Josh Groban to Star in ‘Sweeney Todd’ Revival on Broadway
The demon barber of Fleet Street is returning to Broadway.
“Sweeney Todd,” the deliriously gruesome Stephen Sondheim-scored musical about a wronged man bent on revenge, will get a big-cast, big-orchestra, big-budget revival next spring starring Josh Groban in the title role.
Groban, a pop star renowned for the timbre of his voice, will star in the title role opposite Annaleigh Ashford, a Tony-winning actor with a gift for comedy, who takes on the part of Todd’s co-conspirator, a pie shop owner named Mrs. Lovett.
The “Sweeney Todd” revival, quietly under discussion for three years and encouraged by Sondheim, who died in November, has been one of the worst-kept secrets on Broadway — speculated about for months on chat boards, and detailed last month in the email newsletter Broadway Journal.
On Tuesday, the production made it official: The revival will begin previews Feb. 26 and open March 26 at the 1,500-seat Lunt-Fontanne Theater.
“This show is full of such great scary fun,” Groban said in an interview. “It is Grand Guignol, it is penny dreadful.”
“There is obviously a plot here that is absurd and monstrous,” he added, “but then there is also an incredible back story to this character that makes the role even more terrifying, because for all intents and purposes this was a civilized, good man that was driven to this.”
Groban, who has long loved the musical’s score — he named his dog Sweeney — said he believed the role fit his strengths. “I was not ever a song-and-dance man, so for me to have roles that were cerebral and were gritty and interesting — and baritone — these were roles I felt I could really sink my teeth into,” he said. “We all have these roles that we think to ourselves, ‘If this were ever to happen, I would give it everything that I’ve got,’ and this is certainly one of those roles for me.”
Ashford, who starred in the Sondheim musical “Sunday in the Park With George,” said she had wanted to play Mrs. Lovett since she was in her early teens, “before it was appropriate for me.”
“This role is one of the finest ladies of the American musical theater canon,” she said. “She does a terrible thing, and she is a monster, but I’ve always seen her as a woman who is trying to find love and trying to be loved.”
The production has an all-star team. It will be directed by Thomas Kail, the Tony-winning director of “Hamilton,” and produced by Jeffrey Seller, the lead producer of “Hamilton.” The choreographer is Steven Hoggett, an acclaimed British movement director, and the set designer, Mimi Lien, is not only a Tony winner but also the recipient of a MacArthur Foundation “genius” grant.
This will be Groban’s second star turn on Broadway — in 2016 he led the cast of “Natasha, Pierre & The Great Comet of 1812,” winning strong reviews and a Tony nomination. Ashford has a longer Broadway track record; she has appeared in seven Broadway shows, winning a Tony in 2015 for “You Can’t Take It With You” after scoring her first nomination in 2013 for “Kinky Boots.”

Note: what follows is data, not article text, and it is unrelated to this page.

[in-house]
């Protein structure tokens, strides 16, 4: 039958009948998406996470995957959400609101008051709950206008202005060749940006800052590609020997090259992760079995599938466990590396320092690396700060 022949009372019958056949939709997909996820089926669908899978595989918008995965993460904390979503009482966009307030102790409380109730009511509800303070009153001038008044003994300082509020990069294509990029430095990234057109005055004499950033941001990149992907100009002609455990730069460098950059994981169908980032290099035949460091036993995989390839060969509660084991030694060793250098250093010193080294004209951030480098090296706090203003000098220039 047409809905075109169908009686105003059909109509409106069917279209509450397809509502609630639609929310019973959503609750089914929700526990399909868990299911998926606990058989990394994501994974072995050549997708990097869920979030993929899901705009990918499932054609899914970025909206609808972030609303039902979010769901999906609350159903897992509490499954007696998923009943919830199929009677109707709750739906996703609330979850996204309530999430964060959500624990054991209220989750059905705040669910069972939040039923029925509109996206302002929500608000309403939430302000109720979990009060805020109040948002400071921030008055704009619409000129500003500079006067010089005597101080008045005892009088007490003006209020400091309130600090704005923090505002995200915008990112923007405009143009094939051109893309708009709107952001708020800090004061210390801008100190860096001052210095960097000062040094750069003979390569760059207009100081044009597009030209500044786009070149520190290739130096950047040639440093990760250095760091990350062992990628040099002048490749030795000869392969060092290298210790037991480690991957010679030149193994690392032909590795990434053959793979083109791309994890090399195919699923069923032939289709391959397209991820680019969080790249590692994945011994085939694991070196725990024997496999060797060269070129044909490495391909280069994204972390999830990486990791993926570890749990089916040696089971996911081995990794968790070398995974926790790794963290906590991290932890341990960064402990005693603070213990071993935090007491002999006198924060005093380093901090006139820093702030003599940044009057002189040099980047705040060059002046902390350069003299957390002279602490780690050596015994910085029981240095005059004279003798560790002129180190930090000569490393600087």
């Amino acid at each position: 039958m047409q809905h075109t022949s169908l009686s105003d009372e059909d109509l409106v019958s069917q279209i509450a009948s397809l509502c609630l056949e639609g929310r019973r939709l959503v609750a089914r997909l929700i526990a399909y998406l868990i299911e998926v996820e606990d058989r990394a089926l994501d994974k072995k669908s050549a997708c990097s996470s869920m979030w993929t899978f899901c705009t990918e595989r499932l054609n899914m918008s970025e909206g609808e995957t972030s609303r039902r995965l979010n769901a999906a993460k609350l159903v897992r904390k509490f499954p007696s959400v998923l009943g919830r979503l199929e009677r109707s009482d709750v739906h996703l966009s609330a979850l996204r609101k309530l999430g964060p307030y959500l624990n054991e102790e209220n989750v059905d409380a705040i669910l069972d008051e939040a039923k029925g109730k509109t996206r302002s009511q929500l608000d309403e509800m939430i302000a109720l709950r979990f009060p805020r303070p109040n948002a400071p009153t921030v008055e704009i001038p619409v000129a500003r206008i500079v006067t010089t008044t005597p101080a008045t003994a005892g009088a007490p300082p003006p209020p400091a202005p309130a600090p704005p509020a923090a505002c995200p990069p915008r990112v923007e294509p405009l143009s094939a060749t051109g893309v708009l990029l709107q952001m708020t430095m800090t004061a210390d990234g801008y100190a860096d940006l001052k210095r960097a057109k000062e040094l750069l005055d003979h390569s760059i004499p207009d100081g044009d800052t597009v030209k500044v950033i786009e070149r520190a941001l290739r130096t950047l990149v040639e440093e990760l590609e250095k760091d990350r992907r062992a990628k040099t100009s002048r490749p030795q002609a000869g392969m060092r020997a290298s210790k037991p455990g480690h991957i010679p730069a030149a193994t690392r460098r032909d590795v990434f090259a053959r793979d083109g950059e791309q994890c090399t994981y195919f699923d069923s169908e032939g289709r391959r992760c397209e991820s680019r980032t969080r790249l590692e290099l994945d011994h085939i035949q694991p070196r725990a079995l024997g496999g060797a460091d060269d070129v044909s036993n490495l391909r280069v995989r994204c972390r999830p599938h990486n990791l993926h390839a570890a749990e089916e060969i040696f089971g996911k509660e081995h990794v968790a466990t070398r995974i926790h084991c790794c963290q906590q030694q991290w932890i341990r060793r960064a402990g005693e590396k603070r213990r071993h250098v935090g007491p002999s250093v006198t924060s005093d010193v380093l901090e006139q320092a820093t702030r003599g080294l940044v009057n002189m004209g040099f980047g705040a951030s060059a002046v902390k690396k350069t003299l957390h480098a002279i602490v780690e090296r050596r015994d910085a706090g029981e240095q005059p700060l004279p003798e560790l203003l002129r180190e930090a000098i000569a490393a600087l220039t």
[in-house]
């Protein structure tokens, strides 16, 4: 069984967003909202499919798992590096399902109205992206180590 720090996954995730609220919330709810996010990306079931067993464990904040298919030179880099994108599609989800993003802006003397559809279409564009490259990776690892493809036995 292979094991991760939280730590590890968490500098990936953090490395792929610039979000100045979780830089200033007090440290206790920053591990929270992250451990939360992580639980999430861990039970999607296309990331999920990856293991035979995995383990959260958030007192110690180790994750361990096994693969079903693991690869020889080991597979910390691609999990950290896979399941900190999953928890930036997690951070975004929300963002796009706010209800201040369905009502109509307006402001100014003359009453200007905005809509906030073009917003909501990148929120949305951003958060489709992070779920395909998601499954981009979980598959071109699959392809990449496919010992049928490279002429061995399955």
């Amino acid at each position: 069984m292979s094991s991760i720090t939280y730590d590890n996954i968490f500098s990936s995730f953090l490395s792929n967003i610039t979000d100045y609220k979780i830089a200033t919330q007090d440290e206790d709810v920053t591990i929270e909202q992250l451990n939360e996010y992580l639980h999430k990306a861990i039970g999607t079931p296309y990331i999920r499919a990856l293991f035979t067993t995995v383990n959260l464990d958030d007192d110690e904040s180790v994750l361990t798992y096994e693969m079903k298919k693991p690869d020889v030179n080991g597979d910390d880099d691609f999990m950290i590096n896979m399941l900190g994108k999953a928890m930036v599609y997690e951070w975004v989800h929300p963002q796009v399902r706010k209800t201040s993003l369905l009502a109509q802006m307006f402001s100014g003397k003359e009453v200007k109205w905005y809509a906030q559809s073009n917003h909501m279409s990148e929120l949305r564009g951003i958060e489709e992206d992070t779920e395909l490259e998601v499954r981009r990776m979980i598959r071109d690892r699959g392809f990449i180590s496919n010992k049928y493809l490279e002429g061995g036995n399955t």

The revival of “Sweeney Todd,” which has a book by Hugh Wheeler, comes at a time of intensified interest in Sondheim’s work. A new production of “Into the Woods” has been among the best-selling shows on Broadway this summer, and an upcoming Off Broadway revival of “Merrily We Roll Along,” with a cast led by Daniel Radcliffe, is likely to be a tough ticket, given that the New York Theater Workshop, where it is being staged, has only 199 seats.
Sondheim and Groban had developed a friendly relationship in the years before the composer’s death — Groban periodically performed Sondheim’s songs in concert, and Sondheim reached out when “The Great Comet” began its run. Sondheim died just three days before the revival’s first workshop began; he had been planning to attend a read-through on the workshop’s final day.
The original production of “Sweeney Todd” opened on Broadway in 1979 and won eight Tony Awards, including one for best musical. It has been revived twice on Broadway and staged widely elsewhere; in 2007 it was adapted into a Hollywood film directed by Tim Burton and starring Johnny Depp and Helena Bonham Carter.
The last two major New York productions were both small scale and intense — there was the 2005 Broadway revival, in which the actors also served as musicians (Patti LuPone, as Mrs. Lovett, played the tuba), and there was an immersive Off Broadway production in 2017 at which a former White House pastry chef served pies.
The new revival veers in the other direction: big. It will have a cast of 26, and an orchestra of 27, Seller said, with a budget of about $14 million. Kail, who is friendly with Groban and put the production together after learning of his interest in the role, said that the revival would remain set in the 19th century, and that its size would offer “the opportunity to really embrace the scale and the scope” and to “let it live in that fullness.”
“We’re really excited to make something that is able to touch all of those things that ‘Sweeney’ can do,” Kail said. “It can thrill you, it can make you laugh, and there’s also epiphany.”